EU Investiagtes Free-to-Play Game Concerns

Major technology companies to meet European Commission on free-to-play marketing.

The European Union's executive branch, the European Commission, is meeting with technology companies to discuss the marketing and impact of free-to-play games.

The Commission is concerned with the way that free-to-play games are communicated, particularly with children. According to a press release from the EU, the talks will focus on: 

  • Games advertised as “free” should not mislead consumers about the true costs involved;
  • Games should not contain direct exhortations to children to buy items in a game or to persuade an adult to buy items for them;
  • Consumers should be adequately informed about the payment arrangements and purchases should not be debited through default settings without consumers’ explicit consent;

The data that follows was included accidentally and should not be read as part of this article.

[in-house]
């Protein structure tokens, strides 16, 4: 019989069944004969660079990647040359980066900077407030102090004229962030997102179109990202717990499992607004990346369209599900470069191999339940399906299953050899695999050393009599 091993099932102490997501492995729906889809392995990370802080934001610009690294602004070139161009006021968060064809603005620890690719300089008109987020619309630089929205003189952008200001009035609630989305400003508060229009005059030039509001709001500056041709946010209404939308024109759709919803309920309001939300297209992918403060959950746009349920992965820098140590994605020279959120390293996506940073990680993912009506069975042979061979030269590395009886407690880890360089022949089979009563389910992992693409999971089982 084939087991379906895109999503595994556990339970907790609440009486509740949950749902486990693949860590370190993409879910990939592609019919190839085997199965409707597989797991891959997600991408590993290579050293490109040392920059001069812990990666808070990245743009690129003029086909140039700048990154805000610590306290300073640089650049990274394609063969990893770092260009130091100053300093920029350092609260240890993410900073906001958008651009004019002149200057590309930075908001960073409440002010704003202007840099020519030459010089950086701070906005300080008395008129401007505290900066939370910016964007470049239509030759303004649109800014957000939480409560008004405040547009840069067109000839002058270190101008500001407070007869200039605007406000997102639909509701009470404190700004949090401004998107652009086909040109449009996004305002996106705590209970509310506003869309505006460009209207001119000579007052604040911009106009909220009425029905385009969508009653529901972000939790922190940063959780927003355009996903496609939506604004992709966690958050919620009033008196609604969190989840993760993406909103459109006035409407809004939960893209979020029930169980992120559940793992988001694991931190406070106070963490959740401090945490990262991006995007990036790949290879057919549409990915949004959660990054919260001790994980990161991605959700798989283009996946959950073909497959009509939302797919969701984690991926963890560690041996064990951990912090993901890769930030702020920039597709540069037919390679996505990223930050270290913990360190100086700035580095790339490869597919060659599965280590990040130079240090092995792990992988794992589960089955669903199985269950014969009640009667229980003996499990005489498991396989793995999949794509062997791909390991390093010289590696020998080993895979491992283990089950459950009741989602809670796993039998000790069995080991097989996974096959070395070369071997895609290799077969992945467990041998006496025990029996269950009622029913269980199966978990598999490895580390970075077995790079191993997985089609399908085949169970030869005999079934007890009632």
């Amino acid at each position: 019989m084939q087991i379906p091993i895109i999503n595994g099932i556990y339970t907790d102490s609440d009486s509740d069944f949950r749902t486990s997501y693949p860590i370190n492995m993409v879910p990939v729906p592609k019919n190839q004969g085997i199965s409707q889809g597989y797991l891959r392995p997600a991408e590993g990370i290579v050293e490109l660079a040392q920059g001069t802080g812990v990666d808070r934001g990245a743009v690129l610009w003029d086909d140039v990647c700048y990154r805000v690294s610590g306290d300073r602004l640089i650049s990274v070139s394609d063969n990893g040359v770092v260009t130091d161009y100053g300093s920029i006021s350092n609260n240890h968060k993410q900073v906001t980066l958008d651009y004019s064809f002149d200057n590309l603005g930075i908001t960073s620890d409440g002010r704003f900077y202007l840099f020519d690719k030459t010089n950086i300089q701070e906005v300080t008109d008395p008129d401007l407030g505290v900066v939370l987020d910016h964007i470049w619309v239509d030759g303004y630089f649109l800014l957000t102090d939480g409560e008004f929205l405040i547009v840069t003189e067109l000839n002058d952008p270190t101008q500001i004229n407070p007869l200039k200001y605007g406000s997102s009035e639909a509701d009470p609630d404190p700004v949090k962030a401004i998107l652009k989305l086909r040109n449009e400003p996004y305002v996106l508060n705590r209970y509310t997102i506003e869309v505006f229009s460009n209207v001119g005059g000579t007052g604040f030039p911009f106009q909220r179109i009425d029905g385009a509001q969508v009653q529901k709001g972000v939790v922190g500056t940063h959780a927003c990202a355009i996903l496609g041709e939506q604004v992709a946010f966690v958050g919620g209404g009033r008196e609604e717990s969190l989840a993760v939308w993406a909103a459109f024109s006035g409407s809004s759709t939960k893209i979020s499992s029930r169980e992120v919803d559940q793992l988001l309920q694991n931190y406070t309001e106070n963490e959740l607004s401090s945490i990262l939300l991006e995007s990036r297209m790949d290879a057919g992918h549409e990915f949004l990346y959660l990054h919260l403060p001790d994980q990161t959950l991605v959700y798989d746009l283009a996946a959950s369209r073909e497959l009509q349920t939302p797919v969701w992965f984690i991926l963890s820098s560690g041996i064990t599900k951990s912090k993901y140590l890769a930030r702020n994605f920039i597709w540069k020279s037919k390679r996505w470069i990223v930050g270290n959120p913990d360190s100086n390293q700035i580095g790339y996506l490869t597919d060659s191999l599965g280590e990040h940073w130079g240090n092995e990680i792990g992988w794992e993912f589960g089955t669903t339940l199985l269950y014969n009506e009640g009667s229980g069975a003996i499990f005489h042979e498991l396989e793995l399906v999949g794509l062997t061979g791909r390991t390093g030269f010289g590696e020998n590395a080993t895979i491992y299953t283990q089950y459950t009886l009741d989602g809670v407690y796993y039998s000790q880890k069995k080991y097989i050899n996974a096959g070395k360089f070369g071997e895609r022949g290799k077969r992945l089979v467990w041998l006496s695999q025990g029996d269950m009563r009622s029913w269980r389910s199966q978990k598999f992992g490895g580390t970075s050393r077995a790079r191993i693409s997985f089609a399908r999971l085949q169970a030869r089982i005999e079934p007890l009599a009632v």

• Traders should provide an email address so that consumers can contact them in case of queries or complaints.

The talks are intended to "reach a common understanding with industry," and Europe will follow up the concerns raised with "any necessary action."

This meeting follows a mandate issued last month by the UK's Office of Fair Trading, which has given game developers until April 1st to comply with its guidelines for free-to-play games including being upfront about their pricing and in-game purchases.